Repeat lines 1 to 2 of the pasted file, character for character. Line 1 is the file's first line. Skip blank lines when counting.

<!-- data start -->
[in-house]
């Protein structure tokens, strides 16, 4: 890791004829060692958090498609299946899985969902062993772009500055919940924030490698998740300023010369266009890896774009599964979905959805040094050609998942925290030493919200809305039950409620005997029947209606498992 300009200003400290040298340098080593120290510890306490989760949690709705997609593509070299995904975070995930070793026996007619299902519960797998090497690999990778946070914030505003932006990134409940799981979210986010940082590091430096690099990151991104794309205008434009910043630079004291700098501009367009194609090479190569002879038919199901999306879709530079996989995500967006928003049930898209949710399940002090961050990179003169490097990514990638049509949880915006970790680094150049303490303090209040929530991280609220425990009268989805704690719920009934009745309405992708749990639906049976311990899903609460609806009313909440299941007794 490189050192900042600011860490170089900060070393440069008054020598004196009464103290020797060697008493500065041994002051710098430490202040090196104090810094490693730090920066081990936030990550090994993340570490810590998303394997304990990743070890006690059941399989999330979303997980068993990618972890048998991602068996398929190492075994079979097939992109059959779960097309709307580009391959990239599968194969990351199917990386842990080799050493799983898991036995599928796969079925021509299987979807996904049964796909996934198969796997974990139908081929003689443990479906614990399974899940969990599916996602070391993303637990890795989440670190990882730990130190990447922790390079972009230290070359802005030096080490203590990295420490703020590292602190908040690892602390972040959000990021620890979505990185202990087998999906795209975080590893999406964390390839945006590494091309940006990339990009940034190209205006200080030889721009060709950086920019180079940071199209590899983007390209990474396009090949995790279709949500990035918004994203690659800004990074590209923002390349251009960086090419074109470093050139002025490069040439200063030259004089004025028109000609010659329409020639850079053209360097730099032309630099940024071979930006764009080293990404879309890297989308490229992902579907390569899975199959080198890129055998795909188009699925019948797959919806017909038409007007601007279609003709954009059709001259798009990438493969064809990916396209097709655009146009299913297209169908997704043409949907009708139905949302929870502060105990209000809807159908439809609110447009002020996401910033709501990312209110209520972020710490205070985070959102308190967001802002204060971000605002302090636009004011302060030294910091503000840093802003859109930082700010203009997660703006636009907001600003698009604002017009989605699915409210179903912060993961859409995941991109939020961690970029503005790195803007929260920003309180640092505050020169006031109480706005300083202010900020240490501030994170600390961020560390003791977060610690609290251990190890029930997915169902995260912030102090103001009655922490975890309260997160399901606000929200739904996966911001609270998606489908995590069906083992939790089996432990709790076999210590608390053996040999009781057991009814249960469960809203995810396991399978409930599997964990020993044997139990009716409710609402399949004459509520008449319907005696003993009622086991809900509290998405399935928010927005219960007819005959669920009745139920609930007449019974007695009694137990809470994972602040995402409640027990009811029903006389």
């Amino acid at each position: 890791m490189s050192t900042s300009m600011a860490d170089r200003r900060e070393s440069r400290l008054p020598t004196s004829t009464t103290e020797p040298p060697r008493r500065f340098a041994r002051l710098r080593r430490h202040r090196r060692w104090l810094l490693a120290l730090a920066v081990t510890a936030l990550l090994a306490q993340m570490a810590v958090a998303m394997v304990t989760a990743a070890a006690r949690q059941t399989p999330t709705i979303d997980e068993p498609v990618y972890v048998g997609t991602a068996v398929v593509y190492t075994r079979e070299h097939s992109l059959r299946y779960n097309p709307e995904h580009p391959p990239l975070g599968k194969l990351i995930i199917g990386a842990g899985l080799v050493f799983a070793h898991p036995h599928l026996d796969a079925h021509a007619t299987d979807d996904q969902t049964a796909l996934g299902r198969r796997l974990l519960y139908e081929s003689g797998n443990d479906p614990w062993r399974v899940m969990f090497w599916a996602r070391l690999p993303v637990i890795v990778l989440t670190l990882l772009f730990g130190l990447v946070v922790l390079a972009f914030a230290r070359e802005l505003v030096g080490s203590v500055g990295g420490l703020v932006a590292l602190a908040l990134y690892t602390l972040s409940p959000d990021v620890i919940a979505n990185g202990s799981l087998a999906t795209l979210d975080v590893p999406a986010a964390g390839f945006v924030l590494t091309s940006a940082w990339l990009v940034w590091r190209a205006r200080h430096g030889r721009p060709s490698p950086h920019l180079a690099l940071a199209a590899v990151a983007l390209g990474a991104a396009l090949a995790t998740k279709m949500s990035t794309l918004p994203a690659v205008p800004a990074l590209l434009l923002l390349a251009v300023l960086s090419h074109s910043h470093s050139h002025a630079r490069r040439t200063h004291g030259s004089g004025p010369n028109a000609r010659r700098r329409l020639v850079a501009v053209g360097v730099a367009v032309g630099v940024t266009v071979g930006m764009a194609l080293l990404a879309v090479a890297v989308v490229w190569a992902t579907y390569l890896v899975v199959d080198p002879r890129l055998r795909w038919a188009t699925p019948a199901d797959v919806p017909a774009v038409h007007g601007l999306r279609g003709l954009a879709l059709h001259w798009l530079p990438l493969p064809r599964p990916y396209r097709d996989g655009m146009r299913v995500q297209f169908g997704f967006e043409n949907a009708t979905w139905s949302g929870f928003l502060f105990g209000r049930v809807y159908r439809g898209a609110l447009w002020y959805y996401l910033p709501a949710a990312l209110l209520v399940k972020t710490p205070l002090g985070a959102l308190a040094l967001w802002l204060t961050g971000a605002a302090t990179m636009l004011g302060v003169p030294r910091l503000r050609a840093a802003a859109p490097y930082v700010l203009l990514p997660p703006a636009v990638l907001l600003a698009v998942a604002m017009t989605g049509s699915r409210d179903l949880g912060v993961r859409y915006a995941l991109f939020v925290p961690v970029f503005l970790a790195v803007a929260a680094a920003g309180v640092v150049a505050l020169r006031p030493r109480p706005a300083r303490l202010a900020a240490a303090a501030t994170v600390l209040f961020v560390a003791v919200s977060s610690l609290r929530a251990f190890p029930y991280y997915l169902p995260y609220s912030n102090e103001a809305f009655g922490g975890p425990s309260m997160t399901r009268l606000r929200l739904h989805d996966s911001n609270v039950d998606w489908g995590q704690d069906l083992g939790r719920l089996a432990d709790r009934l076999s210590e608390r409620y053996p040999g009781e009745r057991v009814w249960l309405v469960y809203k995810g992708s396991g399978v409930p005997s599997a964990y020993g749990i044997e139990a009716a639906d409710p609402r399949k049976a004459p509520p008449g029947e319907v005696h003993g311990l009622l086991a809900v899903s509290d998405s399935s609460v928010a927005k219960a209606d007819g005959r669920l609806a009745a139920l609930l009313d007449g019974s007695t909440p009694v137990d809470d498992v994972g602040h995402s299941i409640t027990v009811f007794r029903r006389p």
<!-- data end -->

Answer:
[in-house]
């Protein structure tokens, strides 16, 4: 890791004829060692958090498609299946899985969902062993772009500055919940924030490698998740300023010369266009890896774009599964979905959805040094050609998942925290030493919200809305039950409620005997029947209606498992 300009200003400290040298340098080593120290510890306490989760949690709705997609593509070299995904975070995930070793026996007619299902519960797998090497690999990778946070914030505003932006990134409940799981979210986010940082590091430096690099990151991104794309205008434009910043630079004291700098501009367009194609090479190569002879038919199901999306879709530079996989995500967006928003049930898209949710399940002090961050990179003169490097990514990638049509949880915006970790680094150049303490303090209040929530991280609220425990009268989805704690719920009934009745309405992708749990639906049976311990899903609460609806009313909440299941007794 490189050192900042600011860490170089900060070393440069008054020598004196009464103290020797060697008493500065041994002051710098430490202040090196104090810094490693730090920066081990936030990550090994993340570490810590998303394997304990990743070890006690059941399989999330979303997980068993990618972890048998991602068996398929190492075994079979097939992109059959779960097309709307580009391959990239599968194969990351199917990386842990080799050493799983898991036995599928796969079925021509299987979807996904049964796909996934198969796997974990139908081929003689443990479906614990399974899940969990599916996602070391993303637990890795989440670190990882730990130190990447922790390079972009230290070359802005030096080490203590990295420490703020590292602190908040690892602390972040959000990021620890979505990185202990087998999906795209975080590893999406964390390839945006590494091309940006990339990009940034190209205006200080030889721009060709950086920019180079940071199209590899983007390209990474396009090949995790279709949500990035918004994203690659800004990074590209923002390349251009960086090419074109470093050139002025490069040439200063030259004089004025028109000609010659329409020639850079053209360097730099032309630099940024071979930006764009080293990404879309890297989308490229992902579907390569899975199959080198890129055998795909188009699925019948797959919806017909038409007007601007279609003709954009059709001259798009990438493969064809990916396209097709655009146009299913297209169908997704043409949907009708139905949302929870502060105990209000809807159908439809609110447009002020996401910033709501990312209110209520972020710490205070985070959102308190967001802002204060971000605002302090636009004011302060030294910091503000840093802003859109930082700010203009997660703006636009907001600003698009604002017009989605699915409210179903912060993961859409995941991109939020961690970029503005790195803007929260920003309180640092505050020169006031109480706005300083202010900020240490501030994170600390961020560390003791977060610690609290251990190890029930997915169902995260912030102090103001009655922490975890309260997160399901606000929200739904996966911001609270998606489908995590069906083992939790089996432990709790076999210590608390053996040999009781057991009814249960469960809203995810396991399978409930599997964990020993044997139990009716409710609402399949004459509520008449319907005696003993009622086991809900509290998405399935928010927005219960007819005959669920009745139920609930007449019974007695009694137990809470994972602040995402409640027990009811029903006389």